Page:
Before addressing the meaning of “accident” under the District's general liability policy, we emphasize that child's claims against the District were based solely on direct, and not vicarious, liability. Thus, the operative conduct-the referent for “accident”-is the District's negligent hiring, retention, training and supervision, and not Baer's (the teacher's) conduct. Cf. Fearing v. Bucher, 328 Or. 367, 977 P.2d 1163 (1999); Lourim v. Swensen, 328 Or. 380, 977 P.2d 1157 (1999) (both holding that vicarious liability claims based on agents' sexual misconduct were legally sufficient).
In determining the meaning of “accident” in the District's policy, we adhere to the analysis prescribed in Hoffman Construction Co. v. Fred S. James & Co., 313 Or. 464, 469-70, 836 P.2d 703 (1992). Interpretation of the policy is a question of law, and our task is “ ‘to ascertain the intention of the parties.’ ” Id. at 469, 836 P.2d 703 (quoting Totten v. New York Life Ins. Co., 298 Or. 765, 770, 696 P.2d 1082 (1985)). We determine the intention of the parties based on the terms and conditions of the insurance policy. Id. If the term at issue is not defined in the policy, the next step is to look to the plain meaning of the term. Id. at 470, 836 P.2d 703. If there is more than one plausible interpretation of the term's plain meaning, each interpretation must be scrutinized in the light of the specific context in which the term is used in the policy and also in the broad context of the policy as a whole. If after scrutiny, both purported interpretations remain reasonable, the rule of interpretation against the drafter applies. Id. at 470-71, 836 P.2d 703.
In this case, the policy does not define “accident.” However, we and the Supreme Court have recently reaffirmed that, in the insurance context, the meaning and determination of “accident” focuses not on conduct, but on result:
“[T]he question is not whether the conduct that caused the injury was intentional but whether the insured specifically intended to cause the injury that gives rise to coverage.” Minnis v. Oregon Mutual Ins. Co., 162 Or.App. 198, 210, 986 P.2d 77 (1999) (construing and applying general commercial liability policy).
See also Fox v. Country Mutual Ins. Co., 327 Or. 500, 515, 964 P.2d 997 (1998) (“accident” in uninsured and underinsured motorist coverage connotes unintended consequences even of intentional acts).
Minnis is analogous. There, we considered, inter alia, whether an insurer had a duty to defend an employer against claims that it was vicariously liable for a supervisor's sexual misconduct towards an employee. The insurer's duty to defend depended, in part, on whether the employee's complaint alleged an “occurrence” within the employer's general liability insurance policy. As here, the policy defined “occurrence” as “an accident, including continuous or repeated exposure to substantially the same conditions.” 162 Or.App. at 209, 986 P.2d 77. In determining whether the employee's complaint alleged an “accident,” we focused on whether the complaint alleged a specific intent to cause “bodily injury.” Id. at 210-11, 986 P.2d 77. Because it did not, we concluded that the complaint, at least arguably, alleged that the employee's bodily injury was accidental and, hence, within the “occurrence” coverage. Id. at 211-17, 986 P.2d 77.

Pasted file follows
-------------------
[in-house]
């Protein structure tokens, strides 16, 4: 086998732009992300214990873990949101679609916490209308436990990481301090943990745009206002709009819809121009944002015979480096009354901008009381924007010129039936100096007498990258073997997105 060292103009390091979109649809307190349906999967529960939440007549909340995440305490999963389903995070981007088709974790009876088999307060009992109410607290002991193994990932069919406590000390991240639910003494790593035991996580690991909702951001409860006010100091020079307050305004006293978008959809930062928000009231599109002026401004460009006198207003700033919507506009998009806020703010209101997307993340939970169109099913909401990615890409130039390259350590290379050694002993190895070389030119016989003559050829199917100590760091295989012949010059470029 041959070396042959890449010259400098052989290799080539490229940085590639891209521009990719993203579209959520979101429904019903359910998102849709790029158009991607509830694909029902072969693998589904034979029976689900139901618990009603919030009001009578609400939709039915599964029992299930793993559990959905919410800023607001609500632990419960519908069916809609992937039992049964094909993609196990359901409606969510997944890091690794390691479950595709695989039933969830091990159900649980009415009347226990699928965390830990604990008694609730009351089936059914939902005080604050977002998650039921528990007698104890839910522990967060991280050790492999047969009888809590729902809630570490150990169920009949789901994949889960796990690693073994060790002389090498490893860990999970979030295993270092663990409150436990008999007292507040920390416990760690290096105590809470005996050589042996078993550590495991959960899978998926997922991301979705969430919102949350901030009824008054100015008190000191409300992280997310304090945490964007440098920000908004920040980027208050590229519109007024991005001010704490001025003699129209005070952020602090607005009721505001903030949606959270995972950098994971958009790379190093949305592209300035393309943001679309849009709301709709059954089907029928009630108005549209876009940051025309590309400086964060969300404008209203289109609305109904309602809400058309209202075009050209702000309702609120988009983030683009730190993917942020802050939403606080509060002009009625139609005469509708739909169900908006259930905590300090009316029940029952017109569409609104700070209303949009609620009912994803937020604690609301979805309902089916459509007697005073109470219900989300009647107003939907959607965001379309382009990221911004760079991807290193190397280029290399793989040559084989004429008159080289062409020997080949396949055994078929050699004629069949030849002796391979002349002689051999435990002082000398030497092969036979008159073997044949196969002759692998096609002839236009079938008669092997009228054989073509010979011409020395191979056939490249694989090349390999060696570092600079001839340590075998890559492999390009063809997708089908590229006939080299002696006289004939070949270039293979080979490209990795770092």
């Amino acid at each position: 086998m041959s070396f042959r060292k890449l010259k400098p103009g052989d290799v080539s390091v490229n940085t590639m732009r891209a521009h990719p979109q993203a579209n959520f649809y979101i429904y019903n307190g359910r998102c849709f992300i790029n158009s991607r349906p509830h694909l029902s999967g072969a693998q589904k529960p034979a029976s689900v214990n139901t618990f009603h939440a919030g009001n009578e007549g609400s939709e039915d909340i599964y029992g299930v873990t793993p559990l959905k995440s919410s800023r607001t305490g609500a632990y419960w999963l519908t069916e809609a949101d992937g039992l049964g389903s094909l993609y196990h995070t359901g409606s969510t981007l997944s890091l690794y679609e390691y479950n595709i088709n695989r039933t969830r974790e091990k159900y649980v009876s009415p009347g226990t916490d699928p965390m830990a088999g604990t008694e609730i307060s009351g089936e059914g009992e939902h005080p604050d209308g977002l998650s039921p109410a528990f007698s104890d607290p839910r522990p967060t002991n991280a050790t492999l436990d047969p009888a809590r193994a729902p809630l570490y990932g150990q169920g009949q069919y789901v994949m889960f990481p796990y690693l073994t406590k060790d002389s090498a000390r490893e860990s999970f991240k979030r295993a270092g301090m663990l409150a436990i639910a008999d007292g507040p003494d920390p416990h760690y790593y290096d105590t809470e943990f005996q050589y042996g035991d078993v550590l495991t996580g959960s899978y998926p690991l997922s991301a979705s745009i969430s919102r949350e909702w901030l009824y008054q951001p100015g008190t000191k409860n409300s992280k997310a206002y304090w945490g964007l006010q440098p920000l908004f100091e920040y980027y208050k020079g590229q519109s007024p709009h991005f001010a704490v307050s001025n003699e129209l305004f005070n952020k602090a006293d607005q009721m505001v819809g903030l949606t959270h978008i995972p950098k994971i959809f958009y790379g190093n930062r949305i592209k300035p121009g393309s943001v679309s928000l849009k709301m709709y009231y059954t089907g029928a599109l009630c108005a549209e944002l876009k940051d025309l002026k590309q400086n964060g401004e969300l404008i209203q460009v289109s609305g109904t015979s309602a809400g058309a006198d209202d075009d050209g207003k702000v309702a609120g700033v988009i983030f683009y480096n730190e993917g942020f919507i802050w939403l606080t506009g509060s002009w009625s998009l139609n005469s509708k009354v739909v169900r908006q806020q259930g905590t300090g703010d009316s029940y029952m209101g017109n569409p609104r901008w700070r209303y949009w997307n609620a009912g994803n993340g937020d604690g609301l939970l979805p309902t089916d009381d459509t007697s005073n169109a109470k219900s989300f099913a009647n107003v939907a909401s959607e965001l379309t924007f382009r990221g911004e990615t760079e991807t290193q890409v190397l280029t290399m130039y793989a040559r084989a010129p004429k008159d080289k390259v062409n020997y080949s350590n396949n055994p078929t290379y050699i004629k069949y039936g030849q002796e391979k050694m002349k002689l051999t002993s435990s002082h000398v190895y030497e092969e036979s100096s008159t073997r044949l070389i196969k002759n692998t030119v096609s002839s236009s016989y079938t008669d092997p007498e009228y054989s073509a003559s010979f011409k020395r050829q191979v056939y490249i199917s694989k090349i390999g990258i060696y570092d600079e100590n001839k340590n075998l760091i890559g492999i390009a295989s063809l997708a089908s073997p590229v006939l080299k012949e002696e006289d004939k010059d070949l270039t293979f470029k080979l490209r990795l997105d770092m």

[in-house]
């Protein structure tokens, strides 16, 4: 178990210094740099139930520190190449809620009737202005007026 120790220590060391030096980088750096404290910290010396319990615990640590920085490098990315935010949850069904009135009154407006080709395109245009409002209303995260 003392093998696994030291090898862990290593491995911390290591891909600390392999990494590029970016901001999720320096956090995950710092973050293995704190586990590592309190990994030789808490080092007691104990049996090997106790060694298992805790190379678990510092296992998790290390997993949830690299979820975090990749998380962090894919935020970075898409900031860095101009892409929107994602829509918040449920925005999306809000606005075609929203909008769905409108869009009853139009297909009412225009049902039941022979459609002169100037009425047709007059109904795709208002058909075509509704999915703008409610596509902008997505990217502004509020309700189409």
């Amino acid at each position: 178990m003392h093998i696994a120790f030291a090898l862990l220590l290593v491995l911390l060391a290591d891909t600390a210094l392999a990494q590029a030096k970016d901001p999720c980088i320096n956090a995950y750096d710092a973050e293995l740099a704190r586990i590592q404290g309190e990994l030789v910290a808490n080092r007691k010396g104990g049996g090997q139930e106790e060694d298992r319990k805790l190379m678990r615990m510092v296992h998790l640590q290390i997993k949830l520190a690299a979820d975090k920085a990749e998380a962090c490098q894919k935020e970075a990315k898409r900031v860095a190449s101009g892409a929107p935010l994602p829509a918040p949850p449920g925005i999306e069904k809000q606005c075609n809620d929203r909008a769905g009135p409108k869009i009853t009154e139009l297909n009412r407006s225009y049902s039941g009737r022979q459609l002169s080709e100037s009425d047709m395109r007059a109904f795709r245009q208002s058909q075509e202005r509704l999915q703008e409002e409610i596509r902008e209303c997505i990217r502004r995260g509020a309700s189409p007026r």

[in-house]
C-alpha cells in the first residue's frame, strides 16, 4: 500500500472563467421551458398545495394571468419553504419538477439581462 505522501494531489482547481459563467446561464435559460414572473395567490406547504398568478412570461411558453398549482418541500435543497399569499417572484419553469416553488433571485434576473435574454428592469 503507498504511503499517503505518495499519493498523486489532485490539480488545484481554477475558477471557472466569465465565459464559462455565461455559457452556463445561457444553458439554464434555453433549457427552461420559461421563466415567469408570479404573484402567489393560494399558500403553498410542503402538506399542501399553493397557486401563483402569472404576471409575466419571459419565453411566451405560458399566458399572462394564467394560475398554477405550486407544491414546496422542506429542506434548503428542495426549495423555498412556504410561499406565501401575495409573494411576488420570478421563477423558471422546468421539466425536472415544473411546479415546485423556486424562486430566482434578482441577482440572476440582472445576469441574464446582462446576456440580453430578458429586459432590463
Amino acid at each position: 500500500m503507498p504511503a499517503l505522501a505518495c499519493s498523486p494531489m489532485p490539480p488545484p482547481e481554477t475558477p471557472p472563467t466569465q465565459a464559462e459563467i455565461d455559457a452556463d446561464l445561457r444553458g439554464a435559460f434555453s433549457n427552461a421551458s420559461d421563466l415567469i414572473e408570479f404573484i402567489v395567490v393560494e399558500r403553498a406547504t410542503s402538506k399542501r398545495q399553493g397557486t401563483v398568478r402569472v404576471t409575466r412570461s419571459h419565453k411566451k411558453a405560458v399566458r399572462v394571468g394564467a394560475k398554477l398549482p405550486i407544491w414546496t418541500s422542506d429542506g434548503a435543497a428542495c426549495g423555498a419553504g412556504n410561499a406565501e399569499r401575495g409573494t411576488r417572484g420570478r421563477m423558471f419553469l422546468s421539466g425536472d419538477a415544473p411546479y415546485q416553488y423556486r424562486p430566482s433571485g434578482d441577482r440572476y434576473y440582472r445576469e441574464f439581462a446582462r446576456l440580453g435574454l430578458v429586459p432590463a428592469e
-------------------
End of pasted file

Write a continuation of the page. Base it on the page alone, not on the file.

As in Minnis, the meaning of “accident” as used in OSBA's general liability policy is well-established and unambiguous. See Goodman v. Continental Casualty Co., 141 Or.App. 379, 389, 918 P.2d 438, rev. den. 324 Or. 305, 925 P.2d 909 (1996) (“matter of law” construction of “accidental” injury in prior case controlled in later case). Thus, the question reduces to whether the District, in negligently hiring, supervising, training, and retaining Baer, intended to cause child injury. There is no evidence in this record of such an intent to injure-and the District, not surprisingly, does not contend otherwise. Accordingly, child's injuries were the result of an “accident” and, hence, his claims were within the policy's “occurrence” coverage.
Because child's claims were within the “occurrence” coverage, they could not be within the “wrongful act” coverage. The policy's explicit language in defining and limiting the scope of the “wrongful act” coverage-“Insofar as coverage is not afforded by a. above [the ‘occurrence’ provision,]”-renders the two provisions mutually exclusive. The trial court erred in concluding otherwise.
We note, finally, that our construction of the policy does not-as the District contends-“eviscerate” the “wrongful act” coverage. The “occurrence” coverage applies only where the insured becomes liable for damages “because of bodily injury or property damage ” caused by an occurrence. Conversely, the “wrongful act” coverage is not so limited. Consequently as OSBA explains, the “wrongful act” coverage encompasses myriad statutory and errors-and-omissions-related claims not involving “bodily injury” or “property damage” that fall outside the “occurrence” coverage:
“[C]ontrary to the District's argument, the errors and omissions coverage in the policy here at issue clearly covers, at least, all claims of disparate impact discrimination, under Title VII or under ORS Chapter 659. * * *
“[Other statutory claims] include, to name only a few, * * * those arising under the Americans with Disabilities Act, the Oregon Public Meetings Law (ORS 192.610-710), the Oregon Public Records Law (ORS 192.410-595), the Oregon Election Laws (ORS Chapters 249-260), and all the financing and budgetary statutes and regulations relating to school districts.
“ * * * * *
“In addition to such statutory claims, many common law causes of action not resulting in bodily injury or property damage would fall within the error and omission coverage. These include claims for defamation, wrongful denial of tenure, wrongful discharge, negligent educational instruction, and the entire range of Board member liabilities arising out of misfeasance of official duty.”
The trial court erred in concluding that child's claims fell within the policy's “wrongful act” coverage, and not the “occurrence” coverage.
Reversed and remanded.
1. The complaint did not allege that the district was vicariously liable for Baer's conduct. Cf. Fearing v. Bucher, 328 Or. 367, 977 P.2d 1163 (1999); Lourim v. Swensen, 328 Or. 380, 977 P.2d 1157 (1999) (both addressing vicarious liability for agent's sexual misconduct).
2. The original complaint named both OSBA and Coregis Insurance Company, the excess carrier, as defendants. Before trial, the parties stipulated to the dismissal of Coregis.